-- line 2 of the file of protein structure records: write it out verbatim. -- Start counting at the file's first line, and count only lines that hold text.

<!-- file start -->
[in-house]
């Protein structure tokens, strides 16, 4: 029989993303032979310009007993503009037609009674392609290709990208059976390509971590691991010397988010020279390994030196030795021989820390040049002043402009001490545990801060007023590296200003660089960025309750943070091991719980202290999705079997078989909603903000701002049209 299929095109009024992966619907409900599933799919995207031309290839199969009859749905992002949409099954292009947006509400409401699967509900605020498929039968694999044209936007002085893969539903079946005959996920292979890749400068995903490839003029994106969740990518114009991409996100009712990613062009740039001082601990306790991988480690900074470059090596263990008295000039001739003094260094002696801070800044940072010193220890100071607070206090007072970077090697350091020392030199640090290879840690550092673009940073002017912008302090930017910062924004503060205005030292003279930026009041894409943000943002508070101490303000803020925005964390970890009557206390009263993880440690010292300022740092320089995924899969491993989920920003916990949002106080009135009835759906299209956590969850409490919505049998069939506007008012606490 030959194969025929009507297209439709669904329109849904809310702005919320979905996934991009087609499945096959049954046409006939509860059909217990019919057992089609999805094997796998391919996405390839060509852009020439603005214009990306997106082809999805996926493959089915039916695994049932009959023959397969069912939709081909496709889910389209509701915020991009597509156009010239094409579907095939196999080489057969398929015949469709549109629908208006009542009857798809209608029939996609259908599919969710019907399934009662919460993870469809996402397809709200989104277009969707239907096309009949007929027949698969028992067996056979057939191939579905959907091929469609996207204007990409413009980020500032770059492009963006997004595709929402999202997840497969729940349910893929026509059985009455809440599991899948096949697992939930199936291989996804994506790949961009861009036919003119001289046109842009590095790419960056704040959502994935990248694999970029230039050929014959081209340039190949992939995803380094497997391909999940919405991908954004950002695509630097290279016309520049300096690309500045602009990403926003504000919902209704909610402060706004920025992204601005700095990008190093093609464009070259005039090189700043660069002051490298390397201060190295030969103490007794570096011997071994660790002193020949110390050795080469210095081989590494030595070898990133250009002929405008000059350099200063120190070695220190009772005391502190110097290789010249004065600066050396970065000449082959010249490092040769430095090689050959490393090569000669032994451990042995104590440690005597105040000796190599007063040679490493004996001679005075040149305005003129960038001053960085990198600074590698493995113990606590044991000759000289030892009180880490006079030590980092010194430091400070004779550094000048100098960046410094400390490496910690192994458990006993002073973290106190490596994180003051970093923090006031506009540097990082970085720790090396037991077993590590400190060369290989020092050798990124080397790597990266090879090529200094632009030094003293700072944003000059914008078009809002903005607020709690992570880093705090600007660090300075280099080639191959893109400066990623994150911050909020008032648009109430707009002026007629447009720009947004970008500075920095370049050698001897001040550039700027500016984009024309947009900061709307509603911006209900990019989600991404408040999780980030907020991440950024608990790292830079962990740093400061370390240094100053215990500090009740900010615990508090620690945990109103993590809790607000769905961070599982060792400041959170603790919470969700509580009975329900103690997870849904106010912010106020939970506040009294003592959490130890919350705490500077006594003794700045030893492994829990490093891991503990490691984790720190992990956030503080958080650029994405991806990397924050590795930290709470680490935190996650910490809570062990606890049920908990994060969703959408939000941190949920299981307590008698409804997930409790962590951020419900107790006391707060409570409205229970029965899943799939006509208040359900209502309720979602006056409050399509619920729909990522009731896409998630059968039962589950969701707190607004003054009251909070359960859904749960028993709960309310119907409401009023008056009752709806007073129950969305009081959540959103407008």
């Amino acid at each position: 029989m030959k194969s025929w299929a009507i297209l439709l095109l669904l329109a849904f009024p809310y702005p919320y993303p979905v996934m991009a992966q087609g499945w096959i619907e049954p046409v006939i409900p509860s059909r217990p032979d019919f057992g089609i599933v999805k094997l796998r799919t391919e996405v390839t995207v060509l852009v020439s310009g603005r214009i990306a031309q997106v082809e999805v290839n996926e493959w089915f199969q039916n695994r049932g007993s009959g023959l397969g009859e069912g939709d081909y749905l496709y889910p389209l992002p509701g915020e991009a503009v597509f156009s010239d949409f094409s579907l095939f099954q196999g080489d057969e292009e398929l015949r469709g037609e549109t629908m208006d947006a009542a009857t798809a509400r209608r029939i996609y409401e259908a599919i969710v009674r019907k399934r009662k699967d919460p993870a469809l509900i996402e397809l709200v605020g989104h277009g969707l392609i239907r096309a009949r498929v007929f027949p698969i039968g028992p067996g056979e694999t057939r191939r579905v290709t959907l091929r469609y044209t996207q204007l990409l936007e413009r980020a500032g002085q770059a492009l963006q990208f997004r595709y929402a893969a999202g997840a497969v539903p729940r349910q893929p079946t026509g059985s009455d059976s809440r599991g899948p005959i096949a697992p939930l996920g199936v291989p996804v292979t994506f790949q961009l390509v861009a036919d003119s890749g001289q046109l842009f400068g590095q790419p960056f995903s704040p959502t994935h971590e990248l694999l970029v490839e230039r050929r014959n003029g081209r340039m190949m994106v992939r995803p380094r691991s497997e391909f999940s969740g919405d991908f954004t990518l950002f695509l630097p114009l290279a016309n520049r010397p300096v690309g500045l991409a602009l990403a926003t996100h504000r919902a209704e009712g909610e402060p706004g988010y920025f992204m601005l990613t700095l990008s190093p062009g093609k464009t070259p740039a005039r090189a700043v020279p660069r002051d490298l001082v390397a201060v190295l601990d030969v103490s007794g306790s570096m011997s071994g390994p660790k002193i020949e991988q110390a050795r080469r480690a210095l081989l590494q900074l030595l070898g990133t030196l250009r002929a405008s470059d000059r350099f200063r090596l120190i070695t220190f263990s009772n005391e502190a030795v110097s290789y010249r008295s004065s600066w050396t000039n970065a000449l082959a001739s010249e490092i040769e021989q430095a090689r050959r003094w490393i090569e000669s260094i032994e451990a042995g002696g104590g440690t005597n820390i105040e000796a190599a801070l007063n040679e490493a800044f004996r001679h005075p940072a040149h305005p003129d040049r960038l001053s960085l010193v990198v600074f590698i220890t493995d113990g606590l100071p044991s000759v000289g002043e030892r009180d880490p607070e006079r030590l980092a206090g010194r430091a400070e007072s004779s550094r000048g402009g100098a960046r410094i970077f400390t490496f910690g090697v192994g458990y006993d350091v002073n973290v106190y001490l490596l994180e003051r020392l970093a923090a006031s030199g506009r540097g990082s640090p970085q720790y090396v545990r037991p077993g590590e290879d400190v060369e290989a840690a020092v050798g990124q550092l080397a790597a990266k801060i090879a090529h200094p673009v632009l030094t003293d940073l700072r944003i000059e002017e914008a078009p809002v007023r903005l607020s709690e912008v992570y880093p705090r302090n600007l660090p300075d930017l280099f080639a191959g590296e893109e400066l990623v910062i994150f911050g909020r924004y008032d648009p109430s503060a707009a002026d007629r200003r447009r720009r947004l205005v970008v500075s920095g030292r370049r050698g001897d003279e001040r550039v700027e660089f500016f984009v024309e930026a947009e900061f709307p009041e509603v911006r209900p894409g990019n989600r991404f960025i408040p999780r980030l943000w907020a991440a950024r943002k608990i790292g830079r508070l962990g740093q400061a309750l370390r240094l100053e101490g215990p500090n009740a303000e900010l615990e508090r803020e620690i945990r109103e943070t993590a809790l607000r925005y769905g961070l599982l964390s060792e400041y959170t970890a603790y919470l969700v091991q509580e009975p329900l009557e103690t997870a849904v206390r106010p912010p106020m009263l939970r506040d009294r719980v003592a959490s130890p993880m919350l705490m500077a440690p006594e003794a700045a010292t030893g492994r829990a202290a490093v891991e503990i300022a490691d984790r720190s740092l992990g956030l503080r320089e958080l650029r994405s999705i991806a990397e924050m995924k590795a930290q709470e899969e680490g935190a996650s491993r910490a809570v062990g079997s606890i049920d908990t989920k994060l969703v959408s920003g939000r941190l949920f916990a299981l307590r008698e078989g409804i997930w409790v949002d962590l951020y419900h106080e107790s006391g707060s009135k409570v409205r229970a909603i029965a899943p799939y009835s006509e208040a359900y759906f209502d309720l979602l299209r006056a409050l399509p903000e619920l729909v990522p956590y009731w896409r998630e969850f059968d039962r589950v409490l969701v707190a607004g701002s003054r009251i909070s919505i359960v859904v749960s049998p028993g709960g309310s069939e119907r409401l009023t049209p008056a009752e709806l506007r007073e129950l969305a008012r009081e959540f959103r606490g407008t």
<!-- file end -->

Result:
């Protein structure tokens, strides 16, 4: 029989993303032979310009007993503009037609009674392609290709990208059976390509971590691991010397988010020279390994030196030795021989820390040049002043402009001490545990801060007023590296200003660089960025309750943070091991719980202290999705079997078989909603903000701002049209 299929095109009024992966619907409900599933799919995207031309290839199969009859749905992002949409099954292009947006509400409401699967509900605020498929039968694999044209936007002085893969539903079946005959996920292979890749400068995903490839003029994106969740990518114009991409996100009712990613062009740039001082601990306790991988480690900074470059090596263990008295000039001739003094260094002696801070800044940072010193220890100071607070206090007072970077090697350091020392030199640090290879840690550092673009940073002017912008302090930017910062924004503060205005030292003279930026009041894409943000943002508070101490303000803020925005964390970890009557206390009263993880440690010292300022740092320089995924899969491993989920920003916990949002106080009135009835759906299209956590969850409490919505049998069939506007008012606490 030959194969025929009507297209439709669904329109849904809310702005919320979905996934991009087609499945096959049954046409006939509860059909217990019919057992089609999805094997796998391919996405390839060509852009020439603005214009990306997106082809999805996926493959089915039916695994049932009959023959397969069912939709081909496709889910389209509701915020991009597509156009010239094409579907095939196999080489057969398929015949469709549109629908208006009542009857798809209608029939996609259908599919969710019907399934009662919460993870469809996402397809709200989104277009969707239907096309009949007929027949698969028992067996056979057939191939579905959907091929469609996207204007990409413009980020500032770059492009963006997004595709929402999202997840497969729940349910893929026509059985009455809440599991899948096949697992939930199936291989996804994506790949961009861009036919003119001289046109842009590095790419960056704040959502994935990248694999970029230039050929014959081209340039190949992939995803380094497997391909999940919405991908954004950002695509630097290279016309520049300096690309500045602009990403926003504000919902209704909610402060706004920025992204601005700095990008190093093609464009070259005039090189700043660069002051490298390397201060190295030969103490007794570096011997071994660790002193020949110390050795080469210095081989590494030595070898990133250009002929405008000059350099200063120190070695220190009772005391502190110097290789010249004065600066050396970065000449082959010249490092040769430095090689050959490393090569000669032994451990042995104590440690005597105040000796190599007063040679490493004996001679005075040149305005003129960038001053960085990198600074590698493995113990606590044991000759000289030892009180880490006079030590980092010194430091400070004779550094000048100098960046410094400390490496910690192994458990006993002073973290106190490596994180003051970093923090006031506009540097990082970085720790090396037991077993590590400190060369290989020092050798990124080397790597990266090879090529200094632009030094003293700072944003000059914008078009809002903005607020709690992570880093705090600007660090300075280099080639191959893109400066990623994150911050909020008032648009109430707009002026007629447009720009947004970008500075920095370049050698001897001040550039700027500016984009024309947009900061709307509603911006209900990019989600991404408040999780980030907020991440950024608990790292830079962990740093400061370390240094100053215990500090009740900010615990508090620690945990109103993590809790607000769905961070599982060792400041959170603790919470969700509580009975329900103690997870849904106010912010106020939970506040009294003592959490130890919350705490500077006594003794700045030893492994829990490093891991503990490691984790720190992990956030503080958080650029994405991806990397924050590795930290709470680490935190996650910490809570062990606890049920908990994060969703959408939000941190949920299981307590008698409804997930409790962590951020419900107790006391707060409570409205229970029965899943799939006509208040359900209502309720979602006056409050399509619920729909990522009731896409998630059968039962589950969701707190607004003054009251909070359960859904749960028993709960309310119907409401009023008056009752709806007073129950969305009081959540959103407008």